Though he still makes television appearances—his most popular food shows have been Shum, Pilpel v’Shemen Zayit (garlic, pepper and olive oil) and Ossim Shuk (going to market)—Hovav has settled into his role as a passionate advocate for home cooking. On his Hebrew-language website, Foodspy.co.il, tens of thousands of Israelis follow along to his recipes. One recent post described Zhurek, a sour bread soup he learned how to make in Poland. Hovav’s accompanying photos are appealing and homey, inspiring confidence among his followers and keeping the focus on the recipes and the stories behind them.
The recipes that follow—for a spicy carrot salad, a simple tomato salad composed without oil and an herb-and-potato omelet—come from Hovav’s single English-language cookbook to date, Confessions of a Kitchen Rebbetzin (Modan). The book was written in the voice of his alter ego, Ashkenazic grandmother Rebbetzin G.H. Halpern, who has a sassy tongue and a comprehensive knowledge of ethnic Israeli cuisine.
The omelet, a Yemenite dish, makes a great brunch dish served alongside the salad; a perfect sandwich with lettuce and tomato; or—my favorite—eaten cold right out of the fridge.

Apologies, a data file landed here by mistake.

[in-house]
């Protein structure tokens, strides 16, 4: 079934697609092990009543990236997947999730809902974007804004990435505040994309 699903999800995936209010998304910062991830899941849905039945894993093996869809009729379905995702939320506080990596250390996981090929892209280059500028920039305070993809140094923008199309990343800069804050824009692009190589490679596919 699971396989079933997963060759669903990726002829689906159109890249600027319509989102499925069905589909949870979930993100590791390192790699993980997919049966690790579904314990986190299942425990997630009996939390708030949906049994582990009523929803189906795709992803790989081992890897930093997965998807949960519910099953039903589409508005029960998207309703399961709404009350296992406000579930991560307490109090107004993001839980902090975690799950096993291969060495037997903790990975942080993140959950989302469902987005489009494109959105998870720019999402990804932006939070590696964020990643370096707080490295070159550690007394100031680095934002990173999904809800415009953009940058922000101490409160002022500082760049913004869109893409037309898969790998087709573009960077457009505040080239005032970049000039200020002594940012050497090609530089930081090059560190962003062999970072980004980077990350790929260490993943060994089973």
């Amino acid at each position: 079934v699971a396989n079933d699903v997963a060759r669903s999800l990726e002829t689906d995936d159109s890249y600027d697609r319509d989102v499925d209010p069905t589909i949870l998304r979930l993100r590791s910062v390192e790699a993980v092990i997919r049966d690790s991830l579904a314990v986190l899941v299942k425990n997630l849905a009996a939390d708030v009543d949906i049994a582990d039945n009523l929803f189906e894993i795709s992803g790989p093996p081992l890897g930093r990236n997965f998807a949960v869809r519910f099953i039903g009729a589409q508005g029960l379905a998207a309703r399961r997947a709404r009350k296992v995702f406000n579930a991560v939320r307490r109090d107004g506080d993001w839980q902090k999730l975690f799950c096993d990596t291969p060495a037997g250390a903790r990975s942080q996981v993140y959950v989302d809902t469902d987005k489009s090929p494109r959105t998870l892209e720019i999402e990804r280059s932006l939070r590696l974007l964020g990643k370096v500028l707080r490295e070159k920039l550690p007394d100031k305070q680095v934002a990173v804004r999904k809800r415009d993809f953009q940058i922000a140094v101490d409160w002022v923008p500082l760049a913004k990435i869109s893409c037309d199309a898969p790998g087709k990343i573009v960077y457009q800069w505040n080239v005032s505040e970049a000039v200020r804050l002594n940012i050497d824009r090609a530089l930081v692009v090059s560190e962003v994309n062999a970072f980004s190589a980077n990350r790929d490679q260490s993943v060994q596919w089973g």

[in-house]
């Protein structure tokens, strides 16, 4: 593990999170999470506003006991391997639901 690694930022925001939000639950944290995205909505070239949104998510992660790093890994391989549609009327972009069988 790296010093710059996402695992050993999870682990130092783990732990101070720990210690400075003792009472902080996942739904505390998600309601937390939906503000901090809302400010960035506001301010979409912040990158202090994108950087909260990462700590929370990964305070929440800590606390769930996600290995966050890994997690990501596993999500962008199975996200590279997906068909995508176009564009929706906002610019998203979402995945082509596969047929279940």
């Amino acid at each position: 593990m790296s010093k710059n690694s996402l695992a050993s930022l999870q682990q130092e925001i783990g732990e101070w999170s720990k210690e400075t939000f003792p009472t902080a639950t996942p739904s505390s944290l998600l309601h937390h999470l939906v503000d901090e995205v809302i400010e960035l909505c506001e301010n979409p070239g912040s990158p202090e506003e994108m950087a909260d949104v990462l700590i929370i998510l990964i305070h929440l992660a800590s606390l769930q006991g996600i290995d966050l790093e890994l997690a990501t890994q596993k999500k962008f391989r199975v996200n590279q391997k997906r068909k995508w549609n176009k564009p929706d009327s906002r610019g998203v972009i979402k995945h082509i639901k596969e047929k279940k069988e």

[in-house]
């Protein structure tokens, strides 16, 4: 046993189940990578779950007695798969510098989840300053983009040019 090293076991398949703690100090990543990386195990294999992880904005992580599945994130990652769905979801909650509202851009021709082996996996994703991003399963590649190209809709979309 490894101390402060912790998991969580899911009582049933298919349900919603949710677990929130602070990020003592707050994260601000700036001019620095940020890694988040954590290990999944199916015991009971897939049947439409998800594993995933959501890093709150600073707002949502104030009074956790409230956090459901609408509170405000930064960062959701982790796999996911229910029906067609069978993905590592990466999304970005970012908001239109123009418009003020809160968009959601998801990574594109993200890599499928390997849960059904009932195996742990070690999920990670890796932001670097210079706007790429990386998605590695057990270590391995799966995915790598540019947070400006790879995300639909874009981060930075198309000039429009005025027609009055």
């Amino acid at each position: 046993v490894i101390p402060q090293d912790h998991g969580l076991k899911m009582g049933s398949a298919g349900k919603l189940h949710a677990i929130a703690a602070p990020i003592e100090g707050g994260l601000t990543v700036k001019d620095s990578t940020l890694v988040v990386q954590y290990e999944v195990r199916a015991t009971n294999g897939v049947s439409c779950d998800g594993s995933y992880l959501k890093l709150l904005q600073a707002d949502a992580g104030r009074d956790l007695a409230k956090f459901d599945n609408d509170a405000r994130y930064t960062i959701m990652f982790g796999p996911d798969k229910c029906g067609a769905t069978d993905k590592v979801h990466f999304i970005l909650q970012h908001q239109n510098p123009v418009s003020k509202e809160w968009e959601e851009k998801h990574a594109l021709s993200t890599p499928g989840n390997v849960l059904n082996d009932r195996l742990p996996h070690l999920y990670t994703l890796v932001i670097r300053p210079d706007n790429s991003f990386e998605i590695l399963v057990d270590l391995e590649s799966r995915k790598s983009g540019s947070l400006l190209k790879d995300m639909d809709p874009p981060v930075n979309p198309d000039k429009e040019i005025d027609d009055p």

2 lemons, scrubbed and dried
6 large carrots, peeled
1 jalapeno, thinly sliced (seeded if desired)
1 cup chopped cilantro
3 scallions, chopped
5 garlic cloves, chopped
Juice both lemons into a big bowl, then finely chop one lemon and add it to the juice. Using the slicing disc, slice all of the carrots in a food processor (or by hand). Add to bowl along with the cilantro, scallions, garlic, salt and pepper to taste and toss to coat.
3 cups cherry tomatoes
4 garlic cloves, finely minced
1 red onion, finely chopped
1 jalapeño, finely chopped
1/2 cup chopped cilantro
1 TB kosher salt
1/4 cup balsamic vinegar
Combine everything in a large bowl and let stand for 15 minutes before serving.
1/2 cup olive oil or vegetable oil
1 large onion, finely chopped
1 small (4 ounce) sweet potato
1 small (4 ounce) white potato
1 tsp kosher salt
1/4 tsp finely ground black pepper
4 large eggs, beaten
1 cup finely chopped mixed herbs, such as parsley, dill, cilantro, chives
1. In a 10-inch nonstick skillet, heat oil over medium heat. Add onions and cook, stirring occasionally, until golden, 10-11 minutes. During the last 5 minutes of cooking, peel both potatoes then thinly slice them, by hand or on a mandolin, or dice them if you prefer. Add potatoes to the onions along with the salt and pepper and cook, stirring occasionally, until potatoes begin to soften, 3-4 minutes.
2. In medium bowl, whisk the eggs with the herbs and add to the skillet, shaking initially to distribute the eggs but then resisting the urge to stir. Cook until a solid omelet forms, 8-9 minutes, covering for a couple of minutes at the end if you like to speed up the process.
3. Loosen the omelet with an offset spatula or knife and carefully slide (don’t flip!) the omelet uncooked side up onto a round plate that you’ve checked to make sure is larger than the circumference of the skillet. Place the skillet on top of the omelet. Using oven mitts, flip the plate so the uncooked side is now face down in the skillet. Cook until the underside is golden, 4-5 minutes. Slide onto a serving platter and serve warm or at room temperature.